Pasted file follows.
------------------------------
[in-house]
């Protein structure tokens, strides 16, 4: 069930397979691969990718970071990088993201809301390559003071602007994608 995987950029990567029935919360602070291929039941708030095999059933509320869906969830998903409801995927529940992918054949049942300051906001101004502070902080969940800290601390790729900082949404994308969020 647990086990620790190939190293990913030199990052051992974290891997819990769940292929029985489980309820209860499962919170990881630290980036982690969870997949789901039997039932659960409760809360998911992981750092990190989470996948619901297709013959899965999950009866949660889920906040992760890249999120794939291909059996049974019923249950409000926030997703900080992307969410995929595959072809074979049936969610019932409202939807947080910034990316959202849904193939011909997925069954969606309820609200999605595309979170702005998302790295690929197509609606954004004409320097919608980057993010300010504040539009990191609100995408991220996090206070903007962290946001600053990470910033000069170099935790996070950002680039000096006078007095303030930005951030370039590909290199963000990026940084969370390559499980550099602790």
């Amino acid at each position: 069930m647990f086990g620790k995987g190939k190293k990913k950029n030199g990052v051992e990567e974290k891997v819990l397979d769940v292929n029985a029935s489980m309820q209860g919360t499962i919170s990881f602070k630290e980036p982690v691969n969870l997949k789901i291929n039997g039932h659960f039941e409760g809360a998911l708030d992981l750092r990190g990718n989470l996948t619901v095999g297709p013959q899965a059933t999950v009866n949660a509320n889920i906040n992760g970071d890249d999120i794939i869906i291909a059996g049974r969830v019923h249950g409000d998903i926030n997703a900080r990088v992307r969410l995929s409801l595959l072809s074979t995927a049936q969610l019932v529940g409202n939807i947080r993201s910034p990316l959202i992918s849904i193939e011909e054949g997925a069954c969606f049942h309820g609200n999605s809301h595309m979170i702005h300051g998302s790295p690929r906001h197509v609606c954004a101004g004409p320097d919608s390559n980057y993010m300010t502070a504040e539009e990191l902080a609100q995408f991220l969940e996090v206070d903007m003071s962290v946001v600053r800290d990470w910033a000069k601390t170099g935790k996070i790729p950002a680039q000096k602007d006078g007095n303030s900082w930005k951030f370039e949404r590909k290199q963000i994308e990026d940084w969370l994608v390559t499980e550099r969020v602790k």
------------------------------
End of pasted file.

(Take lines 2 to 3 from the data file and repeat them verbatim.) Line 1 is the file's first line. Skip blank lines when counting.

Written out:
């Protein structure tokens, strides 16, 4: 069930397979691969990718970071990088993201809301390559003071602007994608 995987950029990567029935919360602070291929039941708030095999059933509320869906969830998903409801995927529940992918054949049942300051906001101004502070902080969940800290601390790729900082949404994308969020 647990086990620790190939190293990913030199990052051992974290891997819990769940292929029985489980309820209860499962919170990881630290980036982690969870997949789901039997039932659960409760809360998911992981750092990190989470996948619901297709013959899965999950009866949660889920906040992760890249999120794939291909059996049974019923249950409000926030997703900080992307969410995929595959072809074979049936969610019932409202939807947080910034990316959202849904193939011909997925069954969606309820609200999605595309979170702005998302790295690929197509609606954004004409320097919608980057993010300010504040539009990191609100995408991220996090206070903007962290946001600053990470910033000069170099935790996070950002680039000096006078007095303030930005951030370039590909290199963000990026940084969370390559499980550099602790």
């Amino acid at each position: 069930m647990f086990g620790k995987g190939k190293k990913k950029n030199g990052v051992e990567e974290k891997v819990l397979d769940v292929n029985a029935s489980m309820q209860g919360t499962i919170s990881f602070k630290e980036p982690v691969n969870l997949k789901i291929n039997g039932h659960f039941e409760g809360a998911l708030d992981l750092r990190g990718n989470l996948t619901v095999g297709p013959q899965a059933t999950v009866n949660a509320n889920i906040n992760g970071d890249d999120i794939i869906i291909a059996g049974r969830v019923h249950g409000d998903i926030n997703a900080r990088v992307r969410l995929s409801l595959l072809s074979t995927a049936q969610l019932v529940g409202n939807i947080r993201s910034p990316l959202i992918s849904i193939e011909e054949g997925a069954c969606f049942h309820g609200n999605s809301h595309m979170i702005h300051g998302s790295p690929r906001h197509v609606c954004a101004g004409p320097d919608s390559n980057y993010m300010t502070a504040e539009e990191l902080a609100q995408f991220l969940e996090v206070d903007m003071s962290v946001v600053r800290d990470w910033a000069k601390t170099g935790k996070i790729p950002a680039q000096k602007d006078g007095n303030s900082w930005k951030f370039e949404r590909k290199q963000i994308e990026d940084w969370l994608v390559t499980e550099r969020v602790k």